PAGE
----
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Factual, a new online platform that will provide people with
the power of open data, launched Tuesday in Los Angeles. Taking a cue from
Wikipedia, much of the information on Factual will come from users like you.
The man behind Factual is Gil Elbaz, who co-founded Applied Semantics, which he
sold to Google for more than $100 million. That company's technology was
instrumental in Google's successful advertising application AdSense. Since
leaving Google in 2007, Elbaz has been working on and self-funding Factual.
Elbaz describes Fatual as “a platform for anyone to share and mash open data.”
All information is stored within spreadsheet-like databases, in neat rows and
columns. The information comes from developers, publishers, and so-called “data
enthusiasts,” who are you, the user. In addition, users can update existing
tables if they see errors or missing information. But unlike Wikipedia, Factual
has created an algorithm that will allow all correct data to rise to the top
One of Factual's partners is OpposingViews.com, which is
hosting numerous tables on its site.
“If you look at the Prisoners on Death Row table, you can see just how powerful
Factual will be,” Opposing Views CEO Russell Fine said. “Our experts told us
they wanted this data but nobody could possibly keep it up to date because of
the considerable resources and time that were required. Thanks to Factual’s
technology, we’ve overcome this major hurdle and created what I consider a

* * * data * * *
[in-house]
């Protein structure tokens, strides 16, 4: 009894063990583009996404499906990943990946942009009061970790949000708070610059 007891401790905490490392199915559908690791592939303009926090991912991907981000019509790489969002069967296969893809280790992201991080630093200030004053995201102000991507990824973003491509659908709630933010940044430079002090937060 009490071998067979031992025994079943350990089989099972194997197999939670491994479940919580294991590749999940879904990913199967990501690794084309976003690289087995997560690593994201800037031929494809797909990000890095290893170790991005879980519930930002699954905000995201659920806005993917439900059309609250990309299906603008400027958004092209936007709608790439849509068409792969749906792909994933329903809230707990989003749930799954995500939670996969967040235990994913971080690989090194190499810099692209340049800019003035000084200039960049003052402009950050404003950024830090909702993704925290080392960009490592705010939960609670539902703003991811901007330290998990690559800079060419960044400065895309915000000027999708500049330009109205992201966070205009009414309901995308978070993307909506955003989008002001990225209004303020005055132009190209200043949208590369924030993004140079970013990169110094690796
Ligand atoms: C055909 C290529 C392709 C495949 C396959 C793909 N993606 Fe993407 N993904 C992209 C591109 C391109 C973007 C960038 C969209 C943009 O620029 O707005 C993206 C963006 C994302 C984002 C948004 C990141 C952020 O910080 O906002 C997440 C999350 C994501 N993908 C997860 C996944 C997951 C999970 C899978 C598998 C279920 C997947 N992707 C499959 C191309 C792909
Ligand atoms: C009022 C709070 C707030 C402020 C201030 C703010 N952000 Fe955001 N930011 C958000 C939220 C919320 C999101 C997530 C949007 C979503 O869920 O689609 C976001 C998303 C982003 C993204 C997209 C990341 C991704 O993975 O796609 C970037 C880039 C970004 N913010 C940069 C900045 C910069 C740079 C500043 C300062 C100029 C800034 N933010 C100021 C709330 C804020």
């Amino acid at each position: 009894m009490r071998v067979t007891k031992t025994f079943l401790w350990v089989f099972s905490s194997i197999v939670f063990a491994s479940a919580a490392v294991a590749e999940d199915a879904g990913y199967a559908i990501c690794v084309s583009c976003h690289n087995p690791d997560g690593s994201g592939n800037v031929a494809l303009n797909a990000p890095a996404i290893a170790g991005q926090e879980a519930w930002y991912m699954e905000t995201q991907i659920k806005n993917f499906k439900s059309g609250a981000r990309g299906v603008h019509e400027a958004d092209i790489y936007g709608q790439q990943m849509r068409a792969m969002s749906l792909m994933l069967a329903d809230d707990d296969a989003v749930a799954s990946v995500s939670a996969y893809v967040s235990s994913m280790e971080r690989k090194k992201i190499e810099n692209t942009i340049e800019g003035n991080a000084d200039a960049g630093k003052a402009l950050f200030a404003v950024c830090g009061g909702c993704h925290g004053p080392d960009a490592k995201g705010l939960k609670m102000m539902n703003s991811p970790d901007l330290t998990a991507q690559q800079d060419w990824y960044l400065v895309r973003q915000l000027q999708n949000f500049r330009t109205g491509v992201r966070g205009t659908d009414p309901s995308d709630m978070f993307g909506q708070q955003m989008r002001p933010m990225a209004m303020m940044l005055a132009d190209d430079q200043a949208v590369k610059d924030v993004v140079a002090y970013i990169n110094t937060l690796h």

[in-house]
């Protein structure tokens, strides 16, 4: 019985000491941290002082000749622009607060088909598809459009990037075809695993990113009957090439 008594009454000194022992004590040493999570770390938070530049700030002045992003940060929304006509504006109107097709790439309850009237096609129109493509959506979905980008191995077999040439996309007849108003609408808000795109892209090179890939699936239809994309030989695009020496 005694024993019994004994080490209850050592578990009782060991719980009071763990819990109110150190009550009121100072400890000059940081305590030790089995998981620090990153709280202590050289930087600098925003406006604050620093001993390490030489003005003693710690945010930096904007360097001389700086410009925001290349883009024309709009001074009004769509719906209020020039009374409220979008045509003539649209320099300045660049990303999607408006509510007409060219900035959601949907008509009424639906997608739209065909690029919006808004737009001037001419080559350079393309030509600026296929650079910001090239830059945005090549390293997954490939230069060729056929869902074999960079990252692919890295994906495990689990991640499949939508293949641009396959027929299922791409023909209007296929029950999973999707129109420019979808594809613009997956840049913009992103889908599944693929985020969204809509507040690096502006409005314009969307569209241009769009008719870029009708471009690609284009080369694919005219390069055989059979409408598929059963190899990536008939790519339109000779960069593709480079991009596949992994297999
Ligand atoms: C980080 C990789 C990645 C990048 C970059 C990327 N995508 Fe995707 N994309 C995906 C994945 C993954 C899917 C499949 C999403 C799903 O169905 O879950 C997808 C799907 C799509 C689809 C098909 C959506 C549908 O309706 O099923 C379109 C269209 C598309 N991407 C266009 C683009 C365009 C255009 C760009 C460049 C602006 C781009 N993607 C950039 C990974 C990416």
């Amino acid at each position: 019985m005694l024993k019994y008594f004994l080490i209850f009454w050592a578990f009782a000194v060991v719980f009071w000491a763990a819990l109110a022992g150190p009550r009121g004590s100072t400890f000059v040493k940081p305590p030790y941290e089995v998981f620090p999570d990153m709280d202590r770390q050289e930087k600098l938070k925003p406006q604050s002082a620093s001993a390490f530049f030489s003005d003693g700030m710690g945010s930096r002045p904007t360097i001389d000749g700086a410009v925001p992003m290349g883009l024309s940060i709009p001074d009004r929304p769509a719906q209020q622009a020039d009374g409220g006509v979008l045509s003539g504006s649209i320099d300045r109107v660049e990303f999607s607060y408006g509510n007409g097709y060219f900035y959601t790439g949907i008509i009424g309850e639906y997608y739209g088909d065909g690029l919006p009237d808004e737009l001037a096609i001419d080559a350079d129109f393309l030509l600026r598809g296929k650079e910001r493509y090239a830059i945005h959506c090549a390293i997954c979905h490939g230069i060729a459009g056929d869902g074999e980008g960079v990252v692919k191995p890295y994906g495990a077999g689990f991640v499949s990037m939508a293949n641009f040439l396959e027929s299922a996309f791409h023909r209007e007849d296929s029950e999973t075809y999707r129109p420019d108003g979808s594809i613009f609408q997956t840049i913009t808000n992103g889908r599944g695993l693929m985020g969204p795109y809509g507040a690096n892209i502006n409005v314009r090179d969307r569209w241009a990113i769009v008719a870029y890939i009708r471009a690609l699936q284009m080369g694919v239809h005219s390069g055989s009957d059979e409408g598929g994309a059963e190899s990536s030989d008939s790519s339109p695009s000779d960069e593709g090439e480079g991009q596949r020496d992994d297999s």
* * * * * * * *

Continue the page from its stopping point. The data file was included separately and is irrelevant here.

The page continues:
groundbreaking resource that will eventually produce real-time information.”
Groups that have also posted the “Death Row” table include:
The American Bar Association, Death Penalty Information Center, National
Association of Criminal Defense Lawyers, and the ACLU -- Kansas/Western
Elbaz says the data contributed to his online database is open and free to use.
He’s also made it easy for people to create their own tables and embed any
table on their own sites. “We’ve built smart tools to help a community maintain
a large, trusted source of structured data,” he explains.
Elbaz writes on the Factual blog that the key to the system is that it is open:
We think a good route to low cost and high quality data is the open data
model. By making data open to access (read) so that developers can create
valuable new applications without complex data licensing restrictions, and by
making the data open for opinion, comment, and debate (write) — we believe a
groundswell of support for certain data verticals could emerge.
There have been a number of great open structured data projects that have
positively impacted the web; ODP,
and OpenStreetMap are just a few examples.
But we believe it’s just the beginning. Factual intends to build one of the
largest repositories of open data by providing an open, collaborative
environment where anyone can easily view, contribute, improve and share data.
We’ve been testing with several partners (see home page for list) who
understand that Factual’s open data can help websites offer better data and
tools for end users. For example, we’ve partnered with Demand Media, on a
cancer physician table on their Livestrong.com site.
Factual tables on Opposing Views include:
A list of medical marijuana dispensaries.
Groups that support this project include Americans for Safe Access, the
American Alliance of Medical Cannabis and Dr. Lester Grinspoon of
Harvard Medical School.
A table of vegetarian restaurants in the U.S. This database is supported by the Animal Rights Coalition.